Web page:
There are lots of ways to honor Sundays as a family:
• Have lunch together, or invite extended family over for a Sunday visit.
• Turn off the TV.
• Make Sunday the day your children play outside all day, hurricane warnings permitting.
• Turn off all video games, iPod's, DVD players and computers.
• Encourage your husband to sit back, relax and take a load off.
Two of our four children are teenagers. Their genetic makeup gives them a physical need for music. One of the changes our family has made to honor the Sabbath is to play only worship music on this day. These small changes have made quite a big difference in our home already.
As parents, Paul and I understand the importance of raising our children in a way that is God-honoring. To teach our little ones respect and honor of God's commandments, we must first show them how we do it.
Who would have thought we would have to teach one another how to rest? After almost nineteen years of parenting I’m still learning the best way to lead them along the narrow path is by example.
Church youth groups can be a great teen experience. Like everything, there are good youth groups and not-so-good ones. As a parent, we desire our children to be in a youth group that is God honoring and encourages our children to bring their Bible in hand for a teaching. When we were recently on the hunt for a solid youth group, we made a point to visit the youth group and meet with the youth pastor.
Some youth groups try to be so fun, they lose their purpose. Instead of a place where kids can grow up together in their knowledge of Jesus Christ, they draw kids with Skittles and Guitar Hero and follow up with little or no Bible study at all.
Don't get me wrong. I think Reese's Peanut Butter Cups and ping-pong make a mean combination. But, I have to ask myself what kind of lesson are my kids walking away with? We make sure to place our children in youth group that desires to teach about God in fun ways. Not teach about fun alone.
Scavenger hunts are great, but when my children grow up and need hope or faith in their life, they won't be seeking a paper clip or a 1945 penny.
Now, before you start thinking I'm being way too hard on the church, I believe our Christian walk begins at home. It is ultimately our job as moms and dads to raise up our children in the way they should go. That is not the sole responsibility of a youth group. It is ours.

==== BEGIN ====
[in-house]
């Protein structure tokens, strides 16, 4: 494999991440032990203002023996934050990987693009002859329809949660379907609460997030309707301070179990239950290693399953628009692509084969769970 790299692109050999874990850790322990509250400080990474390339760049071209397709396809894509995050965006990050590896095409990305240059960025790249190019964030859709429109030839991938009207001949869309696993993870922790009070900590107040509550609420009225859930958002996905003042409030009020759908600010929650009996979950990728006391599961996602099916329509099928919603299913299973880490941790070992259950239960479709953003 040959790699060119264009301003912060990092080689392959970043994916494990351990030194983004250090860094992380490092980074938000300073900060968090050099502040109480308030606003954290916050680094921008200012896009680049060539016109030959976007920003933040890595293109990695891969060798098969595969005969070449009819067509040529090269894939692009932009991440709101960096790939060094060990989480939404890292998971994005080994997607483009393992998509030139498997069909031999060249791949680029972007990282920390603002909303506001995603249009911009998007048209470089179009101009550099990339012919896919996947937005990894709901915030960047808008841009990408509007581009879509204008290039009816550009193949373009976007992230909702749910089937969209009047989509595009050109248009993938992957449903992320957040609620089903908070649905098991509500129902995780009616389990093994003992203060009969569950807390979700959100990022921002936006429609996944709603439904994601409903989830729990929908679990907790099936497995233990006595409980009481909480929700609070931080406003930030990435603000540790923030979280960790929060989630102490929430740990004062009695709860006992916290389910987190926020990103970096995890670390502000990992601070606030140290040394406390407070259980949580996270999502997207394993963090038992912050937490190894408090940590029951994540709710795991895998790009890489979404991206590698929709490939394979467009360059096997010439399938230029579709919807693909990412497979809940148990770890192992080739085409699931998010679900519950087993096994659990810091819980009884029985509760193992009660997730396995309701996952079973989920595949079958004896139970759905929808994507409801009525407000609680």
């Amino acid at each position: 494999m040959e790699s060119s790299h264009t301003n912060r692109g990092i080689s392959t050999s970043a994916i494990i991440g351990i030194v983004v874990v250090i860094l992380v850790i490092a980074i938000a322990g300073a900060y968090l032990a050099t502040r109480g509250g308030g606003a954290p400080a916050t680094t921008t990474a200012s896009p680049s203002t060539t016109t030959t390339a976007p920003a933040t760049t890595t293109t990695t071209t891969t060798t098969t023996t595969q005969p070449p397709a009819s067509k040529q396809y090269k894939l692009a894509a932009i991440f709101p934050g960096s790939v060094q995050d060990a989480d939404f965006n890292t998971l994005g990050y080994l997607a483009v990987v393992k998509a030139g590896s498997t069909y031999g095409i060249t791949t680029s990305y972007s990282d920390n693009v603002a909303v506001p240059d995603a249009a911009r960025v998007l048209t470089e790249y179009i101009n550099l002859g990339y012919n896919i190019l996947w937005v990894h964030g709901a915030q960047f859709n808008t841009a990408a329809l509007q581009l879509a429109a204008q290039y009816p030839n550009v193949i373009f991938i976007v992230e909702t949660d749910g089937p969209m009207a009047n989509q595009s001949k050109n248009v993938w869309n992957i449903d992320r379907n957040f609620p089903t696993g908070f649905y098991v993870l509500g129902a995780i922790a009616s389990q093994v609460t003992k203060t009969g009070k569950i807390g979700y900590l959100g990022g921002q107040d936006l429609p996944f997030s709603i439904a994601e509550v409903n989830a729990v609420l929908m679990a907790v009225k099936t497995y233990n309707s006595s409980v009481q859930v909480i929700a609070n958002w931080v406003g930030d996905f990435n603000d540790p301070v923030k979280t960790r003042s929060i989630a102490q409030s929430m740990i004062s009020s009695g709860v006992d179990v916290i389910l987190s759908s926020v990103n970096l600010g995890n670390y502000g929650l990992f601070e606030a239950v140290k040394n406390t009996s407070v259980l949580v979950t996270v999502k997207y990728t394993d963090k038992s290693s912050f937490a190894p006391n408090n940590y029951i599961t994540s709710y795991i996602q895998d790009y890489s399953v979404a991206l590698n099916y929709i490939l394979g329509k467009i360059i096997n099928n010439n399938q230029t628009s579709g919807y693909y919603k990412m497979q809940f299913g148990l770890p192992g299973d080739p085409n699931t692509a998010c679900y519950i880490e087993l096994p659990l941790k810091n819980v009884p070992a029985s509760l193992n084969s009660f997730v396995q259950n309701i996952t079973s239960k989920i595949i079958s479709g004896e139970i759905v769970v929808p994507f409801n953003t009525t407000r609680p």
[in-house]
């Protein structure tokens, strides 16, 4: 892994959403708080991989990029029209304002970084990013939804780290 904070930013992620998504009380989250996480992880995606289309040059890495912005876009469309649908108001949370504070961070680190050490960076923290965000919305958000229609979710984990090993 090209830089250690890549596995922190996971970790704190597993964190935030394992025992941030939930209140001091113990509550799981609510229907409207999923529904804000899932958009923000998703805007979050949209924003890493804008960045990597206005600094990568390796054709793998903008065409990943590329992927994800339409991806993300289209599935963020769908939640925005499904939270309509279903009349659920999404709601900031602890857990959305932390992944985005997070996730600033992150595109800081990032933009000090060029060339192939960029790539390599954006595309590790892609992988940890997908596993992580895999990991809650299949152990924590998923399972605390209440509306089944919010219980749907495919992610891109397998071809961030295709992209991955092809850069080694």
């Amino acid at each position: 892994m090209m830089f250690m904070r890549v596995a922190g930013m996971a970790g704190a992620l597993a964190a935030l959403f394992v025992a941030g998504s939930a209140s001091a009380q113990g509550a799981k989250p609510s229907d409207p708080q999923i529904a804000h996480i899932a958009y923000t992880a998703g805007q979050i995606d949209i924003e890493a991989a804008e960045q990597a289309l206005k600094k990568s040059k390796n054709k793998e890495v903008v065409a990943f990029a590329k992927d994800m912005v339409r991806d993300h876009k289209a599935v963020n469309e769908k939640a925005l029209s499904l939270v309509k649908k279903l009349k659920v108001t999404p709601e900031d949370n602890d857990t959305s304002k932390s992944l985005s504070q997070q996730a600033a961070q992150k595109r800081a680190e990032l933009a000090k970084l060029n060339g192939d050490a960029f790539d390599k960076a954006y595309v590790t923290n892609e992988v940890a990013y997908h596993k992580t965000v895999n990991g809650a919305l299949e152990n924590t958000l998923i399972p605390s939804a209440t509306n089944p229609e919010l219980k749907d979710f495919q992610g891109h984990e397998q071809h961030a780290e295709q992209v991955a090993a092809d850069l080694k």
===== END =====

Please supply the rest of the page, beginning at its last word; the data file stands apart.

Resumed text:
And you must commit yourselves wholeheartedly to these commands that I am giving you today. Repeat them again and again to your children. Talk about them when you are at home and when you are on the road, when you are going to bed and when you are getting up. Tie them to your hands and wear them on your forehead as reminders. Write them on the doorposts of your house and on your gates. Deut. 6:6-9 NLT
You don't have to have a theological degree to read through the Bible together. Start with the book of John, or Esther if you have a daughter. Our youngest daughter Grace (11) LOVES the story of Esther. Our son Samuel (9) reads the story of King David in his daily devotion time, his favorite story in the Bible.
Paul and I made a point to take time each week in a study when our children hit the pre-teen years. Meghan (18), and our son David (15) have experienced a few over the years. We have enjoyed the one-on-one time we've shared with each of our children. It has given us moments that have been a blessing to all of us.
Bible studies are a great bonding time. Paul and David work on theirs on our back deck, or at our local coffee shop. Meghan and I used to enjoy having our time away from the house at our local coffee shop too. Whatever you decide to do, your children will welcome having one of their parents all to themselves.
I've included below the Bible studies we've experienced first hand and highly recommend to you.
Fifty interactive Bible studies for teen girls provide a Christian perspective on relevant topics such as beauty, jealousy, fear, partying, self-acceptance, eating disorders, mood swings, perfectionism. Amazon Review
Andrea Stephens has been where many young girls dream of being--on the front page of a glamour magazine, modeling the latest fashions and turning heads everywhere from her hometown of Tulsa, Oklahoma, to the big city of New York. But, in her own words, it was a ''God thing'' that taught her the meaning of real beauty. And now in book one of the B. A. B. E. book series, her encouraging, upbeat writing style, speaks directly to teen readers right where they're at. Using real-life examples and simple exercises, Andrea leads these young women into the meaningful ''B. A. B. E. sisterhood,'' where they will learn to see themselves through the eyes of a loving, purposeful Creator.About the series: The B.A.B.E. books teach girls that true significance is not about their hips or their hairdos, but about their hearts-hearts that are beautiful, accepted, blessed, and eternally significant. Amazon Review